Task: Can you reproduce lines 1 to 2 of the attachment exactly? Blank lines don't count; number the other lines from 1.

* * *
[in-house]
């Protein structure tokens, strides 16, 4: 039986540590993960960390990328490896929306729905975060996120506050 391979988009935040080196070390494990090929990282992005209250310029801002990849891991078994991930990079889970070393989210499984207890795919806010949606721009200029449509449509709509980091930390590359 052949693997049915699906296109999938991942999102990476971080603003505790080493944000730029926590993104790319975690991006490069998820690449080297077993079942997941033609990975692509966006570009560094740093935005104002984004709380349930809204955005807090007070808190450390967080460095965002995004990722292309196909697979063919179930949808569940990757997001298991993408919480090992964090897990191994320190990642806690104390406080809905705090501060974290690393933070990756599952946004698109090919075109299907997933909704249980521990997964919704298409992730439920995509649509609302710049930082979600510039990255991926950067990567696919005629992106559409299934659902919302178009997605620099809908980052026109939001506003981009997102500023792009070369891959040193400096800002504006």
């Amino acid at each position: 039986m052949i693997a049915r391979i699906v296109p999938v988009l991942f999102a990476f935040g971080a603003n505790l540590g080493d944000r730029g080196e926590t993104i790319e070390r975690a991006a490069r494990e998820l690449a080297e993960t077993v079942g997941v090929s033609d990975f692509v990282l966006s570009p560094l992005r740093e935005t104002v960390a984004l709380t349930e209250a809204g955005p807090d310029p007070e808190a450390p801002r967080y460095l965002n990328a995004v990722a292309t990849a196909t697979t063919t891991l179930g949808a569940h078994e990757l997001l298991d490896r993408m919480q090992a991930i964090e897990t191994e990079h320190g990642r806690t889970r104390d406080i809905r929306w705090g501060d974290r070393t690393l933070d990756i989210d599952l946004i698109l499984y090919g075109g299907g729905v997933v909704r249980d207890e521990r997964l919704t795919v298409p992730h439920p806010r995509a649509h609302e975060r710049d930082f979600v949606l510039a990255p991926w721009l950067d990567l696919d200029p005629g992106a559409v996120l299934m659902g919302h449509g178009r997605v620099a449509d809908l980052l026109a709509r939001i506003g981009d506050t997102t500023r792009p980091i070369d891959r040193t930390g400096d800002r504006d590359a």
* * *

[in-house]
């Protein structure tokens, strides 16, 4: 039986540590993960960390990328490896929306729905975060996120506050 391979988009935040080196070390494990090929990282992005209250310029801002990849891991078994991930990079889970070393989210499984207890795919806010949606721009200029449509449509709509980091930390590359 052949693997049915699906296109999938991942999102990476971080603003505790080493944000730029926590993104790319975690991006490069998820690449080297077993079942997941033609990975692509966006570009560094740093935005104002984004709380349930809204955005807090007070808190450390967080460095965002995004990722292309196909697979063919179930949808569940990757997001298991993408919480090992964090897990191994320190990642806690104390406080809905705090501060974290690393933070990756599952946004698109090919075109299907997933909704249980521990997964919704298409992730439920995509649509609302710049930082979600510039990255991926950067990567696919005629992106559409299934659902919302178009997605620099809908980052026109939001506003981009997102500023792009070369891959040193400096800002504006």